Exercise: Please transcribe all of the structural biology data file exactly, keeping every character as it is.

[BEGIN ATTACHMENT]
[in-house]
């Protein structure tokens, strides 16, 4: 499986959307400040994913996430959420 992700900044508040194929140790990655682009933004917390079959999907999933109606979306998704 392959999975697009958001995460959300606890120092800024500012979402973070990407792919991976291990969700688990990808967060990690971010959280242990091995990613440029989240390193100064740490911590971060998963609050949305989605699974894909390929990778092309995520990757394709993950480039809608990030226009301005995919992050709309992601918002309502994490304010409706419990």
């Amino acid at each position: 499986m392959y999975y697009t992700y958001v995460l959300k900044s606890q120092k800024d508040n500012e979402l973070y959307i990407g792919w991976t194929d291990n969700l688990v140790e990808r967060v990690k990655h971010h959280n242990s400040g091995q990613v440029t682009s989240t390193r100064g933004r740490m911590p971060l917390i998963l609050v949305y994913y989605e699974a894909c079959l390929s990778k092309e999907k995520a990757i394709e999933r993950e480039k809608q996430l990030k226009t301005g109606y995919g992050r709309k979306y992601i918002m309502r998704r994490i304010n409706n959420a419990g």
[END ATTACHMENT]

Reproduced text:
[in-house]
């Protein structure tokens, strides 16, 4: 499986959307400040994913996430959420 992700900044508040194929140790990655682009933004917390079959999907999933109606979306998704 392959999975697009958001995460959300606890120092800024500012979402973070990407792919991976291990969700688990990808967060990690971010959280242990091995990613440029989240390193100064740490911590971060998963609050949305989605699974894909390929990778092309995520990757394709993950480039809608990030226009301005995919992050709309992601918002309502994490304010409706419990």
């Amino acid at each position: 499986m392959y999975y697009t992700y958001v995460l959300k900044s606890q120092k800024d508040n500012e979402l973070y959307i990407g792919w991976t194929d291990n969700l688990v140790e990808r967060v990690k990655h971010h959280n242990s400040g091995q990613v440029t682009s989240t390193r100064g933004r740490m911590p971060l917390i998963l609050v949305y994913y989605e699974a894909c079959l390929s990778k092309e999907k995520a990757i394709e999933r993950e480039k809608q996430l990030k226009t301005g109606y995919g992050r709309k979306y992601i918002m309502r998704r994490i304010n409706n959420a419990g």